Vancouver moves thousands of $10 trees at fall sale while councillor asks for better long-term care
'We could be investing in something for nothing,' says Adriane Carr if trees don't make it to maturity
Vancouver's regular tree sale for residents is helping to meet the goal of planting 150,000 new trees by 2020, but at least one city councillor wants more to be done to make sure that trees are surviving to maturity.
"We could be investing in something for nothing," said Green Coun. Adriane Carr about the program that provides $10 trees to Vancouver residents.
Carr is worried that hot, dry summers such as this one and the summer of 2015 are harming trees, especially young ones that need extra water to survive.
"When trees are young you have to make sure they have sufficient water because they are very vulnerable at that stage," she said.
The tree sale is helping the city meet its goal of increasing its canopy cover — the amount of area tree leaves cover as seen from the sky — to 22 per cent.
That's what it was in 1995 before the pace of development in the city resulted in more than 20,000 healthy, mature trees being removed from private properties, according to the city's urban forest strategy.
The canopy cover is currently at around 18 per cent.
'The answer is street trees'
"Whatever your question about cities is, the answer is street trees," said former chief planner for Vancouver Brent Toderian.
What he means is that studies show that trees on city streets and on private property benefit cities and their residents in a multitude of ways from cleaner air, cooler temperatures, and better water management to mental and physical well-being.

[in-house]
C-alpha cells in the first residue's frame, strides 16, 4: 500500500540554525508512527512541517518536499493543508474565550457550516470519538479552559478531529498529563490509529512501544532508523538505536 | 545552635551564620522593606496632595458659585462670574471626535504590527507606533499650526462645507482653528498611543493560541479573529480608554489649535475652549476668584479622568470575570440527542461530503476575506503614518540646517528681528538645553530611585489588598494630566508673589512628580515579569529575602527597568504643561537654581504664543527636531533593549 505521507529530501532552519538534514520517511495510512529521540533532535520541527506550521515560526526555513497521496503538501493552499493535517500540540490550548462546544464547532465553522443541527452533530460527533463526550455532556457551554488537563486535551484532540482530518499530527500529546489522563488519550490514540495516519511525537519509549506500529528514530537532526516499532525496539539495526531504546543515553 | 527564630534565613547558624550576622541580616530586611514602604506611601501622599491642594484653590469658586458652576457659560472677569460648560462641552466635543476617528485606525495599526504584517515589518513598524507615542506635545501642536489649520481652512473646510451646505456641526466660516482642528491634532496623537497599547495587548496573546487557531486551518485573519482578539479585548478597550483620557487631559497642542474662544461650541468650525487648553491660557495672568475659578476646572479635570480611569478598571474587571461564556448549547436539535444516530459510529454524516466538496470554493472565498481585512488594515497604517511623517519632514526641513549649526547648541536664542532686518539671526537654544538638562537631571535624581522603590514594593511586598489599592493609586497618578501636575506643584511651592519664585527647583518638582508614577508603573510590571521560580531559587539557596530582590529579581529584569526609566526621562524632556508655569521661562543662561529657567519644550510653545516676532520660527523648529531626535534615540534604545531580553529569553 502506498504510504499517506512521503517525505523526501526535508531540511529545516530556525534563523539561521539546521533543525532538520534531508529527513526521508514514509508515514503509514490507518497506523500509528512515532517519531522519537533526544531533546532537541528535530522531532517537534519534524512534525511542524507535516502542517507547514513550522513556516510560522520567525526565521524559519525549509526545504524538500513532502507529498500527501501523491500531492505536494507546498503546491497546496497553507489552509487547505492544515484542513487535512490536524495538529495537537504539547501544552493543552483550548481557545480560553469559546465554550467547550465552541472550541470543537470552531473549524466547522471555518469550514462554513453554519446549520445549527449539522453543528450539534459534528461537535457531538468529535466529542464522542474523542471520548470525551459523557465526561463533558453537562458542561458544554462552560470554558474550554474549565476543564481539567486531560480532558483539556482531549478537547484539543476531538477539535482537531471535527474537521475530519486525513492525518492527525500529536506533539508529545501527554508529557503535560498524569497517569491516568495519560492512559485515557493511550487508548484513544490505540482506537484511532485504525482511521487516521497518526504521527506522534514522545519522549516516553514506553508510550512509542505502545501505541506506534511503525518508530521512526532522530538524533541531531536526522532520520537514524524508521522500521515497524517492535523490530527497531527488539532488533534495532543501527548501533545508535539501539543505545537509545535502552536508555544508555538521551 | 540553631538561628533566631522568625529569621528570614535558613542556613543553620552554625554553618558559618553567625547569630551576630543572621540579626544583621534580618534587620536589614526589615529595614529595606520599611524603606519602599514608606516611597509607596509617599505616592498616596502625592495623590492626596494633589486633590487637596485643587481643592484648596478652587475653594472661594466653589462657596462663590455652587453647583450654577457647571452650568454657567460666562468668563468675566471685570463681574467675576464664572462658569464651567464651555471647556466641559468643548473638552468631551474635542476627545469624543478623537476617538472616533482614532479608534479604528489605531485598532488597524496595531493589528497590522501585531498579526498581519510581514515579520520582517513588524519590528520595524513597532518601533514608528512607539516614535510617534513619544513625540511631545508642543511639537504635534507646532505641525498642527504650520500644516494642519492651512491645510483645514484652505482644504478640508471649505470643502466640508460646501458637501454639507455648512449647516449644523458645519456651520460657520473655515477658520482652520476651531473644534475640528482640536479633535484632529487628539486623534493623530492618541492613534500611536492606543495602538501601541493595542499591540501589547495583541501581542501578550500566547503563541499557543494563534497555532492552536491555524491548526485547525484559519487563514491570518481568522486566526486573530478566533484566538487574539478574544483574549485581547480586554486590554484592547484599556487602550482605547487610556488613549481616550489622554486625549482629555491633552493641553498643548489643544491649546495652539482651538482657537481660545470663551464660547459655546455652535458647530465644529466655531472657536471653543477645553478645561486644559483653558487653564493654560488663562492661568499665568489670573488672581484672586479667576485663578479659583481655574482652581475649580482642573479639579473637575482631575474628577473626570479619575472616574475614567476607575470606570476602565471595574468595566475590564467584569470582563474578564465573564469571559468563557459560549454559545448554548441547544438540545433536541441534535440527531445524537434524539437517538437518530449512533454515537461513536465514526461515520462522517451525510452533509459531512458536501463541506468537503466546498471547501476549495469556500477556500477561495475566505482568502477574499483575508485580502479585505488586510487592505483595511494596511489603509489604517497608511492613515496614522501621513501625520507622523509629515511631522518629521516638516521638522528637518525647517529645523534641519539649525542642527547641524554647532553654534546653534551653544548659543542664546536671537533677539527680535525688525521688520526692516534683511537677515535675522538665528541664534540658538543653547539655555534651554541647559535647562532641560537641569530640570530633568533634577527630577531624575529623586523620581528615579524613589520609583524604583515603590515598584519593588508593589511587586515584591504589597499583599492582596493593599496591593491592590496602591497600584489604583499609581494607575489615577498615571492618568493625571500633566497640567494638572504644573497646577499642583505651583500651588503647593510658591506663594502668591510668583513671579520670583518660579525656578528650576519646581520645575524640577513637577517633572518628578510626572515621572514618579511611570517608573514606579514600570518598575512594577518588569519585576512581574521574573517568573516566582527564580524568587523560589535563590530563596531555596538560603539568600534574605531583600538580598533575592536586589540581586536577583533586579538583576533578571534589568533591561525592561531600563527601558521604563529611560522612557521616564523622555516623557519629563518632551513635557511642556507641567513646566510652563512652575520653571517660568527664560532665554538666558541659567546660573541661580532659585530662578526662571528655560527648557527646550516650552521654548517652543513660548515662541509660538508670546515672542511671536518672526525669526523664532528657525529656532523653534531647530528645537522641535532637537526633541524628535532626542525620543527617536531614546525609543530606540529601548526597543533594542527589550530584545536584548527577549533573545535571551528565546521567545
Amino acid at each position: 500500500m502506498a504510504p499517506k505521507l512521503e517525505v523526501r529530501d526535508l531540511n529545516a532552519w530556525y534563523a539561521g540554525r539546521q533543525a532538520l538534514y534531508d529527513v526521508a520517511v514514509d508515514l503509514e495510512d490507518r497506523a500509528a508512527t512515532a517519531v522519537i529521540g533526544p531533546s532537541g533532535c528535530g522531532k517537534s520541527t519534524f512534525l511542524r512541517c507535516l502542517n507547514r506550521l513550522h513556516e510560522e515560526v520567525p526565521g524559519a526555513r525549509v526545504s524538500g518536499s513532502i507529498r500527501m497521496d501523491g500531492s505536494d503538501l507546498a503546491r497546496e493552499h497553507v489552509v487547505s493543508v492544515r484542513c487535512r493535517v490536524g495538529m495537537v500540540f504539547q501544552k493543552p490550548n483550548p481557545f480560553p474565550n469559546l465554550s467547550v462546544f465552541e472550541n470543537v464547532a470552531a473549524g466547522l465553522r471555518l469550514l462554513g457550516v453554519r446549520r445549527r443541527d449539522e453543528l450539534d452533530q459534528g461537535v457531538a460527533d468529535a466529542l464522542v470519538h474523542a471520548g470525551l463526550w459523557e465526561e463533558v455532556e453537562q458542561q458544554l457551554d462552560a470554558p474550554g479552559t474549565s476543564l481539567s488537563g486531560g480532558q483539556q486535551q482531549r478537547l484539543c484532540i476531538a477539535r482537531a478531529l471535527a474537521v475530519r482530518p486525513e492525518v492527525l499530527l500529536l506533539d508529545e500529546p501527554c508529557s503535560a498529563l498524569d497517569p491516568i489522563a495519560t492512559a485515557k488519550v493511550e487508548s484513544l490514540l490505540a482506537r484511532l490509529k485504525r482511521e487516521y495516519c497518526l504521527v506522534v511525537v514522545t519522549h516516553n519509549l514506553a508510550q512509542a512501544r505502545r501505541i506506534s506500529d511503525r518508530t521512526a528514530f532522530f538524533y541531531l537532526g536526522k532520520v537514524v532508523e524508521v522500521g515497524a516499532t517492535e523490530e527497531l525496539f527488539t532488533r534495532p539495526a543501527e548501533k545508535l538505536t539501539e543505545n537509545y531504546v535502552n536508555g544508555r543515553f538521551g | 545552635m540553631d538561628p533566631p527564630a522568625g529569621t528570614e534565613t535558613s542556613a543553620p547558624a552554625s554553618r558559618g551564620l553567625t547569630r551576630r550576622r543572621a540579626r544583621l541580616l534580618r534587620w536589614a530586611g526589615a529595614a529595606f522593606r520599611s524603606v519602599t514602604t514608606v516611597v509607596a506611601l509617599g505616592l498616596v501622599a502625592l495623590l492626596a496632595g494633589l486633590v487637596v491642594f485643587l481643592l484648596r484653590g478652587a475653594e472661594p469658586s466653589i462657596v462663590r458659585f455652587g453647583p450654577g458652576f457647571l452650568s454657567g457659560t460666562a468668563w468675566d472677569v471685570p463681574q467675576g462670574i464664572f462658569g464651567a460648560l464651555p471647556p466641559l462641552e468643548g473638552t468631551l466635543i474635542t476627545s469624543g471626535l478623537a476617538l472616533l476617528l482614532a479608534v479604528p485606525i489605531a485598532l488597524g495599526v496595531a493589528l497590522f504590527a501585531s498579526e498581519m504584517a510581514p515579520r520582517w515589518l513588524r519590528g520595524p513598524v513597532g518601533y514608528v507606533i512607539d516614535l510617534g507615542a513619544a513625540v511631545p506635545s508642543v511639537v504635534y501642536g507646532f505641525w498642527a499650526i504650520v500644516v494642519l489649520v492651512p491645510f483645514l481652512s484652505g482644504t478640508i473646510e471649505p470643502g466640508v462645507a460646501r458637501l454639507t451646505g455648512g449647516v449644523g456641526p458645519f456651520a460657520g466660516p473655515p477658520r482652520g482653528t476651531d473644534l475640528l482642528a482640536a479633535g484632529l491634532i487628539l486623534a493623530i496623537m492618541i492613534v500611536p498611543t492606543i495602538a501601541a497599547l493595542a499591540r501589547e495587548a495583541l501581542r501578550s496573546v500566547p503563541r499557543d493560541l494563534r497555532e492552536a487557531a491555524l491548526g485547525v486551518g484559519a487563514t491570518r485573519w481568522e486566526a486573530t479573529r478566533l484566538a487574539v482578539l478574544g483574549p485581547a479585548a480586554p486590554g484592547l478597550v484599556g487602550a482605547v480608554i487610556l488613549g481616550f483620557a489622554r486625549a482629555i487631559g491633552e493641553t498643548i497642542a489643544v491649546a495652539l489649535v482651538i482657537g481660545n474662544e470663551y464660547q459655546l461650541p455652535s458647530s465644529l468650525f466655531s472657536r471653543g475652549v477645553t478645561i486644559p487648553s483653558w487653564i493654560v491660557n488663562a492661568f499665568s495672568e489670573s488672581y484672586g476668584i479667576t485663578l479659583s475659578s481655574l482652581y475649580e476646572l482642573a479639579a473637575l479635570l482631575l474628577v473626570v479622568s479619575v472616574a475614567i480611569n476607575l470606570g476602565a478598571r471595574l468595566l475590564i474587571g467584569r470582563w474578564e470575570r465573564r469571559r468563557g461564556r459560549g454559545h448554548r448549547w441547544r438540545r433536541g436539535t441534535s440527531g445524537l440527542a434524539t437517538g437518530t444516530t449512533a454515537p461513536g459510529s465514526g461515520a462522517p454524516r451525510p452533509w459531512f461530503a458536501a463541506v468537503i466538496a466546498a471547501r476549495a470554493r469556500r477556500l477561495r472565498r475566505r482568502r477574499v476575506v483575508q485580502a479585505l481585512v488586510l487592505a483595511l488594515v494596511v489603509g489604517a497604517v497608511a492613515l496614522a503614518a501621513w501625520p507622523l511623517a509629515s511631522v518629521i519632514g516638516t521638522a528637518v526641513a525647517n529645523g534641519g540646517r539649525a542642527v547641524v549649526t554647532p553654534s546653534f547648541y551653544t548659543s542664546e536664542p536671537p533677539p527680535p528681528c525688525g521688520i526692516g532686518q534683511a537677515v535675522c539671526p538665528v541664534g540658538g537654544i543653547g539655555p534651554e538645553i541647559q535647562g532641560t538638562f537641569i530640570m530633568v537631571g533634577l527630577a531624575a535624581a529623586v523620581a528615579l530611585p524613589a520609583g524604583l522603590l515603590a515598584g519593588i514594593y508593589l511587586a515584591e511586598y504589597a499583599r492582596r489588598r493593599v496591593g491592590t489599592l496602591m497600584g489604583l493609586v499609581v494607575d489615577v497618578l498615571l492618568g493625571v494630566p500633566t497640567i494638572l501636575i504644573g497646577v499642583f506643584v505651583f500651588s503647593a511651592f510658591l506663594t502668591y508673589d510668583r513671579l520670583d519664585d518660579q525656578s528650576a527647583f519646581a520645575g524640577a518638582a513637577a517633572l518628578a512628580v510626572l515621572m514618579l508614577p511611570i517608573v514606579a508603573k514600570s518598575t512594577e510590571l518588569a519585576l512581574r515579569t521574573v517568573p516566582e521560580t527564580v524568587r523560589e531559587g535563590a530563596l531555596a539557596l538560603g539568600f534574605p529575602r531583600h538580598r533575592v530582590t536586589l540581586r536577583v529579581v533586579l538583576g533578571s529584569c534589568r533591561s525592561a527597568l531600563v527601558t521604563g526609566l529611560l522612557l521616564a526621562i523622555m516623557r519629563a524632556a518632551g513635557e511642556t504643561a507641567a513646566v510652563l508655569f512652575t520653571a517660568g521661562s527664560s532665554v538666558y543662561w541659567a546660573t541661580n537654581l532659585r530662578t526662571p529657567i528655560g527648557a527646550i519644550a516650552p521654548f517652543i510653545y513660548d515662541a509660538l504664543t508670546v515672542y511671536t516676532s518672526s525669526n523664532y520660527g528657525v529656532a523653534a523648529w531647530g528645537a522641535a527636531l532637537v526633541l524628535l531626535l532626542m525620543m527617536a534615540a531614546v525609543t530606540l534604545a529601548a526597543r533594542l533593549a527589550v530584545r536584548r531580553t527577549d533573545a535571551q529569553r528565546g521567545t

"People are really excited about their trees," said Dana MacDonald, the environmental stewardship coordinator for the Vancouver Park Board who runs the tree sale.
She says that up to 18,000 trees are planted every year across the city, either through the tree sale or by city crews. But at that pace the city won't meet its canopy goal until 2055.
Carr is worried though that the 22 per cent goal could also be hampered by continued hot summers, which have stressed trees, resulting in the Park Board reaching out to residents to help keep them alive by watering them.
Thats why she is calling for higher staffing levels at the Park Board to manage the city's park and city trees.
There are six watering trucks currently being double-shifted to get out to trees in distress.
Have any <a href="https://twitter.com/CityofVancouver">@CityofVancouver</a> residents who bought a $10 tree from 1 of the <a href="https://twitter.com/ParkBoard">@ParkBoard</a>'s sales over the past years struggled to keep it alive?—@ChadPawson
She also hopes people who have picked up trees at the sales are able to give them the care they need so that they become a contributing part of the canopy.
"It's an investment that's far bigger than just the initial cost of a tree," she said.
Park Board staff say they do not monitor the ongoing health of trees sold through its sales, but hope the enthusiasm around buying the trees carries onto their care.
Dave Lambert has purchased trees at the Vancouver tree sale multiple times and keeps coming back.
"$10 trees, you can't go wrong," he said as he loaded in fig and cherry trees into his vehicle on Sunday. "The figs are incredible."
He encourages other residents to take advantage of the sale, which, on Sunday, sold all of its 2,000 trees that were made available.
The Park Board will hold another tree sale in April.
With files from Jon Hernandez.